It is unclear whether such an offer reached Deripaska, and a spokesman for the businessman denied that it did. But Manafort's apparent readiness to share information with an oligarch known to be part of a trusted circle of businessmen near Putin is one of the most concrete revelations to emerge from the probe into Trump's Russia links.
Deripaska's relationship with Manafort began in the mid-2000s, when Manafort was a consultant for a Ukraine-based oligarch, Rinat Akhmetov, an associate of ousted president Viktor Yanukovych. The Associated Press reported in March that Manafort signed a $10 million annual contract with Deripaska in 2005, a report that Deripaska denied and later contested in a lawsuit against the AP. In 2008, Rick Gates, a partner of Manafort's, wrote in a memo that Deripaska was considering partnering with the two men to buy the Drake Hotel in Manhattan. But the relationship later soured. By 2014, Deripaska had filed a petition in a Cayman Islands court accusing Manafort and Gates of taking $19 million intended for investment then failing to account for the funds or return them.
Deripaska, now worth about $6.5 billion, according to Forbes, has always stayed close to power. He married the daughter of Yeltsin's chief of staff, part of "the family," the coterie of influential advisers around Yeltsin. Under Putin, he survived near-bankruptcy to later invest more than $1 billion in Putin's pet project, the 2014 Sochi Olympics. A Russian state bank helped Deripaska with billions in loans, Russia's foreign minister has lobbied to help him get a U.S. visa, and a 2006 U.S. diplomatic cable disclosed by WikiLeaks said he was "among the 2-3 oligarchs Putin turns to on a regular basis" and "a more-or-less permanent fixture on Putin’s trips abroad."
After graduating from Moscow State University with a degree in nuclear physics, Deripaska began his career as a metals trader in the mid-1990s before buying a stake in a Siberian aluminum smelter, which eventually grew into the Sibirsky Aluminium Group. The group, now called Basic Element, owns a 47 percent stake in Rusal, one of the largest aluminum-producing companies in the world, along with the hydroelectric power producer EuroSibEnergo, the GAZ automotive group, infrastructure, construction companies and the Russian insurance company Ingosstrakh.
The metals business in 1990s Russia, where the legacy of Soviet industry was up for grabs, was notoriously rough-and-tumble. In a 2008 lawsuit heard in a London court, a man named Michael Cherney claimed that he was a former business partner of Deripaska's and was owed compensation for a 13.2 percent, or more than $1 billion, stake in Rusal. Deripaska said in court that the two had not been partners, but that he had been pressured by violent criminal groups in the 1990s into a "krysha," or protection, arrangement with Cherney. The two settled out of court in 2012. Deripaska alleged that Cherney was in league with another man, Anton Malevsky, who died mysteriously in a parachuting accident in South Africa.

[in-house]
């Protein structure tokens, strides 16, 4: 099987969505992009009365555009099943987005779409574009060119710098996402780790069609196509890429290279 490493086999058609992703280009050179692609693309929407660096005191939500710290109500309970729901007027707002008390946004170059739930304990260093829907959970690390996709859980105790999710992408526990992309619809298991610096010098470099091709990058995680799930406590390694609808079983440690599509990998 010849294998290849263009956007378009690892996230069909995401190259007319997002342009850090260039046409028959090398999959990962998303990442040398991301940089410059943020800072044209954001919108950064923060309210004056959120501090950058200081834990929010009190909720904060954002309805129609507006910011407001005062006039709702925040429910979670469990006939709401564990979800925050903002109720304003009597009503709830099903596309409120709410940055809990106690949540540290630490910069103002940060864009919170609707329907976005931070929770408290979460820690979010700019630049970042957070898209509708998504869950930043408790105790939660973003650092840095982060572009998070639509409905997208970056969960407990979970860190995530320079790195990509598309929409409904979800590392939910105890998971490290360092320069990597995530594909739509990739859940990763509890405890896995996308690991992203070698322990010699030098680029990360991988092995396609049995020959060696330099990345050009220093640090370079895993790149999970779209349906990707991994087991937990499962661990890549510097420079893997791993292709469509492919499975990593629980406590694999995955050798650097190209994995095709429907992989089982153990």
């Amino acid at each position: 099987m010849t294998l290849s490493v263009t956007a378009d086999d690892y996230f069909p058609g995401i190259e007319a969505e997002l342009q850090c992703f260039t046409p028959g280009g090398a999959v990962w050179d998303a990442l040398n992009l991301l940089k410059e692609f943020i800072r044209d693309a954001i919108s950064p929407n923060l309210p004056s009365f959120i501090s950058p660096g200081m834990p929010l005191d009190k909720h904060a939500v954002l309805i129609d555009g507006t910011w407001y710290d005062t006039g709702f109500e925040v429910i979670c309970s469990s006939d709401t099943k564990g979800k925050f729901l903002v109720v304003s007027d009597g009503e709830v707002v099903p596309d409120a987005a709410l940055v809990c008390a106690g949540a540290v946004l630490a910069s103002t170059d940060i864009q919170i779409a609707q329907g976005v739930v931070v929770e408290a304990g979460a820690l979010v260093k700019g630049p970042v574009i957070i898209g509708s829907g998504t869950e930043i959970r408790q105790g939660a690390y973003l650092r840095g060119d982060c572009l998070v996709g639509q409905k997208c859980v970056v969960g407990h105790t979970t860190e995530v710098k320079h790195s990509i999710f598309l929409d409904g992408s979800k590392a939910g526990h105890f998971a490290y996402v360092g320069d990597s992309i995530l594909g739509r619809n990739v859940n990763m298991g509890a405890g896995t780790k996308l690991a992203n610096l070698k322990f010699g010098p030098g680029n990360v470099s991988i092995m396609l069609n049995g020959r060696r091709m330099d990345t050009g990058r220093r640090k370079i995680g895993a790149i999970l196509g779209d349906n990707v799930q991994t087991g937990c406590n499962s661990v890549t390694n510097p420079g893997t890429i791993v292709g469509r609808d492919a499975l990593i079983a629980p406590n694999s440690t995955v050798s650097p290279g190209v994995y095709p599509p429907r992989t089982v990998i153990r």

The business also made Deripaska fantastically wealthy. In 2008, Forbes listed him as the richest man in Russia and the ninth-richest man in the world, with a net worth of $28 billion. By this time Deripaska was meeting with a string of high-profile Western politicians, including Republican Sen. John McCain (Ariz.). Deripaska helped spark a scandal in British politics in 2008 when it was revealed that he had hosted the Conservative Party’s chief spokesman on finance, George Osborne, on his $150 million yacht in the Mediterranean.
In 2005, the U.S. State Department revoked a visa issued to Deripaska, possibly because of alleged ties to organized crime, according to reports in the Wall Street Journal. But The Washington Post has reported that Deripaska's connections to Putin, or at least the Russian government, have been sufficiently close that as recently as 2016, Russian Foreign Minister Sergey Lavrov had lobbied on behalf of Deripaska for the United States to admit him.
Deripaska's business was blindsided by the financial crisis and collapse in commodity prices of 2008, and he was forced to refinance loans, according to some reports, with support from the Kremlin. In a $50 billion bailout, the state-run Vnesheconombank, or VEB, gave Deripaska one of the largest loans, $4.5 billion, to pay off foreign banks and avoid surrendering stakes in companies he had put up as collateral. When a Financial Times reporter asked him in 2010 how close he had come to going out of business, he replied, "Very close.”
That also brought political trouble. In 2009, workers in the town of Pikalevo (population 22,000) began protesting after Deripaska's alumina refinery there halted production, triggering layoffs and pay cuts. The protests attracted the attention of Putin, who flew out personally to show that he was engaged in solving an economic crisis that was repeating itself across the country. In a dressing-down of the factory owners later broadcast nationwide, Putin berated Deripaska and forced him to sign a contract restarting the plant. As Deripaska walked away, Putin said: "And give me back my pen."
Yet Deripaska rebounded, surviving the financial crisis in large part thanks to generous government loans that were extended months after the Pikalevo incident. By 2014, he was investing more than $1 billion in the Sochi Olympics, including building the Olympic Village, a 26-mile road around the Olympic venues and an expansion of the city's airport. According to Russia's Vedomosti newspaper, Deripaska received an award from Putin for his investments in the Olympics.
Deripaska was seeking millions of dollars in recompense from Manafort and Gates as recently as August 2015, according to court records from the Cayman Islands, and at one point hired a private investigator to track the two men down. For now, Manafort’s motives for suggesting that briefings be provided to Deripaska remain unclear.